Barrel racing is a traditional western horse sport in which riders race to complete a course around a set of barrels. The horse travels in a clover-leaf pattern in this exciting rodeo event. The sport requires agility of both horse and rider. Barrel racing is a sport that people of all ages can participate in, and it is a fast-growing sport in many nations.


Barrel racing began as a hobby at rodeos. When the men would compete in the rodeo competitions, the women would set up barrels in order to race around them. The women took 3-55 gallon barrels and set them up in their own arena. When the husbands were finished the roping, the women would ride the horses around the barrels and whoever completed the course first was the winner.

In its conception, barrel racing was considered to be more of a hobby, but in the 1950’s, the equestrian world began to realize its merits as a competitive sport and possible rodeo addition. The rules were more standardized, and both men and women began to compete.


Barrel racing is, as the name implies, a timed race. Riders compete for the fastest time completion of the course. In professional competitions, a laser is used to determine the times. In more amateur competitions, however, a judge and stopwatch are used to time the riders within a hundredth of a second. Usually the winning rider completes the course in a time of 13-17 seconds.


Barrels are arranged in a cloverleaf pattern on the arena. Typically, the first and second barrel are placed 90 feet apart. The first barrel is on the right side and the rider cuts right around the barrel. The rider then proceeds to the second barrel, which is directly across the arena. The rider cuts the second barrel to the left side. The third barrel is located 105 feet from the second. The rider cuts the third barrel to the left as well and then exits the arena the same way he/she entered. The course is ridden at a full speed gallop, with the horses making hair-pinned turns around each barrel.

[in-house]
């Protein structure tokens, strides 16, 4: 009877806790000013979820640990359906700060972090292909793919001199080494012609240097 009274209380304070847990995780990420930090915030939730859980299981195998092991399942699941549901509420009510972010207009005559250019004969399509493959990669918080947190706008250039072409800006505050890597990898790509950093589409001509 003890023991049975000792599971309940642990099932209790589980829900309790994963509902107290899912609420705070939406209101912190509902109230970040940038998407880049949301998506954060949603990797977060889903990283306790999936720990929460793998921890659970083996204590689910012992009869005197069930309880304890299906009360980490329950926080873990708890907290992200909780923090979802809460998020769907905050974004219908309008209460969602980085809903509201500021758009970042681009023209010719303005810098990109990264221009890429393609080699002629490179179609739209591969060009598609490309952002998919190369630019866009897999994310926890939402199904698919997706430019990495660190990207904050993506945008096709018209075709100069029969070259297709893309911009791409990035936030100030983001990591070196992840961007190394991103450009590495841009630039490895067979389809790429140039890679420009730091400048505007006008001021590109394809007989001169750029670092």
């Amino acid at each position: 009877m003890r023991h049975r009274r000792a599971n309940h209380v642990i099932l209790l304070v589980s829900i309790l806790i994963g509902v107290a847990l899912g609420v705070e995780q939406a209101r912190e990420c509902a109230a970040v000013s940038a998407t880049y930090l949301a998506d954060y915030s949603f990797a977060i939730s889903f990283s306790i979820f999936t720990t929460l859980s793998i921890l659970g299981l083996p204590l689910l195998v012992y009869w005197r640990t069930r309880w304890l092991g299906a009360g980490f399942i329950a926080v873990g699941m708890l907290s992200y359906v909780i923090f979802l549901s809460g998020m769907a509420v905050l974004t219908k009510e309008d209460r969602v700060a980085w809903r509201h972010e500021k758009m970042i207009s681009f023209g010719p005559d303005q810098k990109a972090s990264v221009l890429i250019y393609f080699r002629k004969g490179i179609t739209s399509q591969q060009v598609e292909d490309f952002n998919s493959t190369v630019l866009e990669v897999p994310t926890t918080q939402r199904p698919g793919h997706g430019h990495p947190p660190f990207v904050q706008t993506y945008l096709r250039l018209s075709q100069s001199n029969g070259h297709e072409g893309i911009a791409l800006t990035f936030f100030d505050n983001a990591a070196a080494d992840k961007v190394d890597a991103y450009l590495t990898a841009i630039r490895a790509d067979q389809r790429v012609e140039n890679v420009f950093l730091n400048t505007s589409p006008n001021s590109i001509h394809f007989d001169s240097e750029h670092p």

Although the sport of barrels is becoming more refined, it is still gaining popularity in some countries. Beginning barrel racing is not difficult but requires training. Any horse will improve from training in obedience, suppleness and endurance. The horse must be able to explode quickly in bursts of speed, halt instantly, turn and then explode in speed once more.

In the beginning training stages, horses should be taught to walk around the barrels. A very imortant aspect of barrel racing is training your horse to stop on command. When training, riders aim to stop their horses before they reach the barrel by sitting back in the saddle. Riders should pull back on the reins only if necessary to stop the horse. Over time, the horse should learn the signal for stopping or slowing without use of the reins.

The key to training a horse for barrel-riding is patience. The horse needs to learn the motion at a walk, then at a trot and then at a full gallop. Impatience on the part of the trainer will lead to improper technique and the horse will not enjoy the training and then will refuse to continue. A horse should not be overtrained on the barrels. Focusing on other training that will allow the horse to increase obedience and suppleness, like dressage, will help the horse better prepare for barrel racing.